The opposite is happening in America; instead of being taught how great our own country is, we are being told how terrible and despicable it is, and how other countries are so much better as far as governmental structure and historical significance. For example, instead of being told that our country’s capitalist structure is the greatest factor to our low unemployment rate, and through its spreading to the rest of the world it has helped hundreds of millions of people escape poverty, we are instead being told that our system of commercial interest doesn’t do enough, and that in order to help even more people escape poverty, we need to socialize the current system we have. We are told that the people who have gained the most from the capitalist ethic have stolen their wealth and must return it to society through excess taxes and reparations.
We are also told of how terrible our system of slavery was, while not being told of how bad African Americans were treated in Asia and Europe. While no one denies how bad slavery was for blacks, I question the sincerity of those teaching these things. They are not being intellectually honest with themselves or their students if they don’t mention these things.
But what does this have to do with our current state of political demonization? Sure, the education system is bad, but it shouldn’t have any effect on actual political thought. Right?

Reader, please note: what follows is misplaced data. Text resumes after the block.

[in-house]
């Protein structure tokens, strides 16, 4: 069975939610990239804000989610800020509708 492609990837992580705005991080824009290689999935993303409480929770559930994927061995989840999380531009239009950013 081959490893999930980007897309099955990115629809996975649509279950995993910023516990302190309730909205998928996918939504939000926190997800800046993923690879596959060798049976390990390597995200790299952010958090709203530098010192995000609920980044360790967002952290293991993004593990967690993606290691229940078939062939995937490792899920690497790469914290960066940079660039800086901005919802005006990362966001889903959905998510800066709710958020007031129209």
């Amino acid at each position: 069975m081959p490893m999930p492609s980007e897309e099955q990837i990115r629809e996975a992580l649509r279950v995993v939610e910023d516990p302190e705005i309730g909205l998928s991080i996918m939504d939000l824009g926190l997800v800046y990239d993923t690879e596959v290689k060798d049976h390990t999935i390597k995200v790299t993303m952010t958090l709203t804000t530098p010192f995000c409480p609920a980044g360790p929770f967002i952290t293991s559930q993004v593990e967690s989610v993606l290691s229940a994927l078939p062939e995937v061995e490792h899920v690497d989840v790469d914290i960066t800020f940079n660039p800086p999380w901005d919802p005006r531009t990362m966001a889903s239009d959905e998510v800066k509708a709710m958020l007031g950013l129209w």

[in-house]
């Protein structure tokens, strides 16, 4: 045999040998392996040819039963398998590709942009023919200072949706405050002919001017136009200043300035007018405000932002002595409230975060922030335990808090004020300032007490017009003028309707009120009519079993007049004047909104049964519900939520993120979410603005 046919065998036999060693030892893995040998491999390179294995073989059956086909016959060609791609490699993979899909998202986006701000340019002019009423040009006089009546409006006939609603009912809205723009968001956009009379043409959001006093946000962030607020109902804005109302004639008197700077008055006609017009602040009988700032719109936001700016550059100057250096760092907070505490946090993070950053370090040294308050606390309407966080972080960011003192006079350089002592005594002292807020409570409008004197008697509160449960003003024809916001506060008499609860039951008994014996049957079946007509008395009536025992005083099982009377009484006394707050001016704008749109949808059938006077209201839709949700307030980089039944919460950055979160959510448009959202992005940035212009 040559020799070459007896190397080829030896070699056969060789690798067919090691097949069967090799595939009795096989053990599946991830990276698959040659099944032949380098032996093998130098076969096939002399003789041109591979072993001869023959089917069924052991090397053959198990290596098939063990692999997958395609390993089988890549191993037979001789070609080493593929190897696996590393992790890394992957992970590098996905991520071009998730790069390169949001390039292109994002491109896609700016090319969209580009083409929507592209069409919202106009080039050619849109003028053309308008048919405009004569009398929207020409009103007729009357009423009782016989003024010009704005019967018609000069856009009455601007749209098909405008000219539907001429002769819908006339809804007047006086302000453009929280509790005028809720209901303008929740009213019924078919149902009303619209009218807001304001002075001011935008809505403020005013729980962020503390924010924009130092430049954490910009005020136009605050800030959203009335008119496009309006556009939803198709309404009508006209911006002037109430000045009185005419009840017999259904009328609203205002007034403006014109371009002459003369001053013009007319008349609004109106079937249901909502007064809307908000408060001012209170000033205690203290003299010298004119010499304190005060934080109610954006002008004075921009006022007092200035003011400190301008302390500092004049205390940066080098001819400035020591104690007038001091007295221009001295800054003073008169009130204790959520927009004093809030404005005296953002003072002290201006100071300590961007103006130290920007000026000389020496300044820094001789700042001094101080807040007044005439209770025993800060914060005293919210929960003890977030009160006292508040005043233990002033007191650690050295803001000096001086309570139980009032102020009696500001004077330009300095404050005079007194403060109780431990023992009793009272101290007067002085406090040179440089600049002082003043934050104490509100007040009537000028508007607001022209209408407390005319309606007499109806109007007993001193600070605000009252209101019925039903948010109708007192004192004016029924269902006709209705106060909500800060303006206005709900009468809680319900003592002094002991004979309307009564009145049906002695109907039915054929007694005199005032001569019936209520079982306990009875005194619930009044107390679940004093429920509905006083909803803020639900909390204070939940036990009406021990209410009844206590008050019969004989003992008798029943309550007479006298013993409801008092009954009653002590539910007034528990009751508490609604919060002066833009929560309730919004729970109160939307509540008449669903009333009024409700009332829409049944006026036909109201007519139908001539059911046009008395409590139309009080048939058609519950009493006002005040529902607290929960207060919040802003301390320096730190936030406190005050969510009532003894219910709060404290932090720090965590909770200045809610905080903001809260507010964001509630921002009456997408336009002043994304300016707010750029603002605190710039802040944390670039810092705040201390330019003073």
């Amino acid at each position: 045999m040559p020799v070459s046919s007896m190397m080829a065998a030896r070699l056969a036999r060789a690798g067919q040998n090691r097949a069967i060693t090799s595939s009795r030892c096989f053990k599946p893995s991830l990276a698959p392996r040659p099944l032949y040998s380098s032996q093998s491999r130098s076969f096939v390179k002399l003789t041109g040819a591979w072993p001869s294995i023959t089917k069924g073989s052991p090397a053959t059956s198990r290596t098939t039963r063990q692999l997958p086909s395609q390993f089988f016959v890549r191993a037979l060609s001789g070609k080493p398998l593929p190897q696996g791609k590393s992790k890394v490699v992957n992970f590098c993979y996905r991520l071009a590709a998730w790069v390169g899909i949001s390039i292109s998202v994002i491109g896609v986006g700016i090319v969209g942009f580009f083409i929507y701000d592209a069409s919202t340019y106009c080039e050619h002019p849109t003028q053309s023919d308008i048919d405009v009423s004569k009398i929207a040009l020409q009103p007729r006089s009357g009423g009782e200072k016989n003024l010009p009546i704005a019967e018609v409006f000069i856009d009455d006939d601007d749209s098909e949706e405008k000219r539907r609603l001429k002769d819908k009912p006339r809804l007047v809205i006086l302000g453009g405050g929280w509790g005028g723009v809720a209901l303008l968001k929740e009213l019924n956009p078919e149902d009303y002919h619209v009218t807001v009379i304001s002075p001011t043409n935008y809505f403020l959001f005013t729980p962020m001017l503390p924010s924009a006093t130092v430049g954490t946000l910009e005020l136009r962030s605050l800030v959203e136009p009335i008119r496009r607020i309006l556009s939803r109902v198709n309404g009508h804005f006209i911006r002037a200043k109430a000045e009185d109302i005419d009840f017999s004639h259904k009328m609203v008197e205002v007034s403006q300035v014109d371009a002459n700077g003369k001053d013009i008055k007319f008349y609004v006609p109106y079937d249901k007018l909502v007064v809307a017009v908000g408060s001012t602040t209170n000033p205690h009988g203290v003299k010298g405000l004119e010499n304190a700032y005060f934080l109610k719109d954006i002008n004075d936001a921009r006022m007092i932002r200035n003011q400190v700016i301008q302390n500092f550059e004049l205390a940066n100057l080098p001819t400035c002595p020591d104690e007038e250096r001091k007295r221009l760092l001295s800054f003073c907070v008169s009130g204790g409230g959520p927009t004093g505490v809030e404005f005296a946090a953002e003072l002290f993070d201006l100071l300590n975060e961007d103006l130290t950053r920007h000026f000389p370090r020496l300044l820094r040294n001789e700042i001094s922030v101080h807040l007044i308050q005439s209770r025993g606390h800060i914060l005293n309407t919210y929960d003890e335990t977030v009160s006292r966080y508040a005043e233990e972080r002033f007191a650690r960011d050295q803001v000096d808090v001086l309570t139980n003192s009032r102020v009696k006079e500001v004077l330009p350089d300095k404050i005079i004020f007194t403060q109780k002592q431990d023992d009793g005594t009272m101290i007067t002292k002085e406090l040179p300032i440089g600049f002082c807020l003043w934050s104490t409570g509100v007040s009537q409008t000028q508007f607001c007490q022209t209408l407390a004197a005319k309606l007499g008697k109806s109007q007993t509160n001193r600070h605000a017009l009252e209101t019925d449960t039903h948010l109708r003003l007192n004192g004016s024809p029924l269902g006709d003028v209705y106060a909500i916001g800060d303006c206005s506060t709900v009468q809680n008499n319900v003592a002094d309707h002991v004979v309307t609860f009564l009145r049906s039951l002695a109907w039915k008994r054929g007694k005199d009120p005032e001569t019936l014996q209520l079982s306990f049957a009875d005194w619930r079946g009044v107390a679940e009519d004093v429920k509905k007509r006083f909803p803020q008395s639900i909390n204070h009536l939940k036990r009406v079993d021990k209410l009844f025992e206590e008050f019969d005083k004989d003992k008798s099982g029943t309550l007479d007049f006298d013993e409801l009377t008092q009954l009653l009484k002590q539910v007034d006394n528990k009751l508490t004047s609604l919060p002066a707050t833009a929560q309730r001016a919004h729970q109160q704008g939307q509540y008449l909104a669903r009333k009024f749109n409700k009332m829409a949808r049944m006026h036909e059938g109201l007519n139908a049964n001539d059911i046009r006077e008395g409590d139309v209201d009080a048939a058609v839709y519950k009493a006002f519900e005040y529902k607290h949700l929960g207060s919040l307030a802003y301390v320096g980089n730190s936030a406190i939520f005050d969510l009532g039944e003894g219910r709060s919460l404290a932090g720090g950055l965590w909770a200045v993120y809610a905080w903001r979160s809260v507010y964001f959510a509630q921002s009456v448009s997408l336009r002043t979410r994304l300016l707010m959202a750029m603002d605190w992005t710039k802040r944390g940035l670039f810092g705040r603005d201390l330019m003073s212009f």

Wrong. The entire point of teaching these things in public schools is to demonize those who think differently from you. If there is someone who disagrees with the general narrative being spread in public schools, they must be shut down.
And don’t mention that they are reasonable in their logical explanations of historical fact that establish their basis of argument. If this happens, you are then saying that you are being unreasonable for disagreeing with them. This is basically forfeiting an argument, and students of the narrative are especially scared of this because it means that they’ve wasted their entire lives learning things that are simply not true.
In order to avoid this, people have rioted to stop the spread of ideas different than their own. In Berkeley, for example, leftists rioted in the streets to stop conservatives such as Ben Shapiro and Ann Coulter from speaking. In other colleges, students pressured the administration to make sure invited speakers didn’t step foot on campus, lest there be a riot conducted by the same kids.
We have seen this with Ben Shapiro’s speeches, as sometimes he is allowed on campus and gets shouted down while speaking, or is prevented from stepping onto campus grounds by police.
As we have gone over why this is happening, we still haven’t touched on how we can change it. How can we make America a civil society that allows for peaceful discourse without things getting violent?
Here’s how: get rid of the system.